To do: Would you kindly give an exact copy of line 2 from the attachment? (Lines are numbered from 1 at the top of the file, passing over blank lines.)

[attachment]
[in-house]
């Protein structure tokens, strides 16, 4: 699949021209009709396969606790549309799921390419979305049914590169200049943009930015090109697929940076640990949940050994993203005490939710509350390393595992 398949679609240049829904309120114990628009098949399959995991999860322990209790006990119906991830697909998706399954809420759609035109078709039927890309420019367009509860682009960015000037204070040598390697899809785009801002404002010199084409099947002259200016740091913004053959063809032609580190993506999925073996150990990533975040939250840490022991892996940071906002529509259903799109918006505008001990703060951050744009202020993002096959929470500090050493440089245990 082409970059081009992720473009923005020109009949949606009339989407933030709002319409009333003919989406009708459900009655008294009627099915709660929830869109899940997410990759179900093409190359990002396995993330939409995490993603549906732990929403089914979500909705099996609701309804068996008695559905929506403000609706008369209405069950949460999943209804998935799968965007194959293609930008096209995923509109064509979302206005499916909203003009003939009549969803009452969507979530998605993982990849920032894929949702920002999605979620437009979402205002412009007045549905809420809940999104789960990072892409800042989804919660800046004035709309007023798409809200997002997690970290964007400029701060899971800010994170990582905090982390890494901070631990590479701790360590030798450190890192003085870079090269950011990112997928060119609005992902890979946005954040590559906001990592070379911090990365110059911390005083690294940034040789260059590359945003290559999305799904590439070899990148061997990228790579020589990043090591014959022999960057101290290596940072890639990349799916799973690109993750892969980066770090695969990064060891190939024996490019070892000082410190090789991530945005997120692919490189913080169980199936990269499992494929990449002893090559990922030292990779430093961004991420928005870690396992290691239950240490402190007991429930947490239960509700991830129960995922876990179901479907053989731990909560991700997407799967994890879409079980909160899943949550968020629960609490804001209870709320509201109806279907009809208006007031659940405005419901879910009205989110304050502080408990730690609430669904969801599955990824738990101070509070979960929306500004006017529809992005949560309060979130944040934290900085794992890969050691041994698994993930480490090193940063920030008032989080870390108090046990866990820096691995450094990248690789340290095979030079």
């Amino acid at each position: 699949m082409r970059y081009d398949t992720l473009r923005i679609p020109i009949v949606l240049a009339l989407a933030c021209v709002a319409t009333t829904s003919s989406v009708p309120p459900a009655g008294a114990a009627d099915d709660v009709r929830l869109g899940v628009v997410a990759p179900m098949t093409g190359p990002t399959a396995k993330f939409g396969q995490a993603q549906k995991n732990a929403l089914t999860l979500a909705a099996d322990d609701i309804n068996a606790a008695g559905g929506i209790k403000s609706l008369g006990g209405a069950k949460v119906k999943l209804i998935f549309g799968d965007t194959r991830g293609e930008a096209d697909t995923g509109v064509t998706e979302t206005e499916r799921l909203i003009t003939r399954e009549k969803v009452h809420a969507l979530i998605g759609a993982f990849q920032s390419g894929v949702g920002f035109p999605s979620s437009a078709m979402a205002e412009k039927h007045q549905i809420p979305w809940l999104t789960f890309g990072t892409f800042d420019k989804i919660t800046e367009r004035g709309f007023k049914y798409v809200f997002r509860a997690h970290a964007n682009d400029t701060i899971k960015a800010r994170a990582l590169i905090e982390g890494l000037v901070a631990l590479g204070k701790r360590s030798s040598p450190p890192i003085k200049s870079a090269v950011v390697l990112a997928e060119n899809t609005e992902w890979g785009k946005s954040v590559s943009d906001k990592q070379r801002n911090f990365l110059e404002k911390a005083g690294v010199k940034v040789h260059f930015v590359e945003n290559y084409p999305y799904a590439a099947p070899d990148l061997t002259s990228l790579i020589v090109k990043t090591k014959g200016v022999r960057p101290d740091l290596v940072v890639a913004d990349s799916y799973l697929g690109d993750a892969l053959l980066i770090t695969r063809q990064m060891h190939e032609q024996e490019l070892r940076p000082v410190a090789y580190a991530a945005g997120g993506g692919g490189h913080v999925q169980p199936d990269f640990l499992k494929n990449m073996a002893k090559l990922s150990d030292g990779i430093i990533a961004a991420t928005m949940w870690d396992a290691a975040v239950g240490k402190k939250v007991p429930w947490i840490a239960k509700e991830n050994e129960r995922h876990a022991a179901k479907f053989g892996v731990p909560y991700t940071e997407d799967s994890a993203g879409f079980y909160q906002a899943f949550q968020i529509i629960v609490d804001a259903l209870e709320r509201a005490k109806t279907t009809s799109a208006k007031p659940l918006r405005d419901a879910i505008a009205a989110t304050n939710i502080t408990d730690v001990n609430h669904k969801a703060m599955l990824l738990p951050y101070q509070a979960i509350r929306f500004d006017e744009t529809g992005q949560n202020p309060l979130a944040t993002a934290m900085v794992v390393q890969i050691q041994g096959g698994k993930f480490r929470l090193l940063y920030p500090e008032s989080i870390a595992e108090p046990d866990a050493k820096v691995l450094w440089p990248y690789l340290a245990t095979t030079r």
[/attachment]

């Protein structure tokens, strides 16, 4: 699949021209009709396969606790549309799921390419979305049914590169200049943009930015090109697929940076640990949940050994993203005490939710509350390393595992 398949679609240049829904309120114990628009098949399959995991999860322990209790006990119906991830697909998706399954809420759609035109078709039927890309420019367009509860682009960015000037204070040598390697899809785009801002404002010199084409099947002259200016740091913004053959063809032609580190993506999925073996150990990533975040939250840490022991892996940071906002529509259903799109918006505008001990703060951050744009202020993002096959929470500090050493440089245990 082409970059081009992720473009923005020109009949949606009339989407933030709002319409009333003919989406009708459900009655008294009627099915709660929830869109899940997410990759179900093409190359990002396995993330939409995490993603549906732990929403089914979500909705099996609701309804068996008695559905929506403000609706008369209405069950949460999943209804998935799968965007194959293609930008096209995923509109064509979302206005499916909203003009003939009549969803009452969507979530998605993982990849920032894929949702920002999605979620437009979402205002412009007045549905809420809940999104789960990072892409800042989804919660800046004035709309007023798409809200997002997690970290964007400029701060899971800010994170990582905090982390890494901070631990590479701790360590030798450190890192003085870079090269950011990112997928060119609005992902890979946005954040590559906001990592070379911090990365110059911390005083690294940034040789260059590359945003290559999305799904590439070899990148061997990228790579020589990043090591014959022999960057101290290596940072890639990349799916799973690109993750892969980066770090695969990064060891190939024996490019070892000082410190090789991530945005997120692919490189913080169980199936990269499992494929990449002893090559990922030292990779430093961004991420928005870690396992290691239950240490402190007991429930947490239960509700991830129960995922876990179901479907053989731990909560991700997407799967994890879409079980909160899943949550968020629960609490804001209870709320509201109806279907009809208006007031659940405005419901879910009205989110304050502080408990730690609430669904969801599955990824738990101070509070979960929306500004006017529809992005949560309060979130944040934290900085794992890969050691041994698994993930480490090193940063920030008032989080870390108090046990866990820096691995450094990248690789340290095979030079």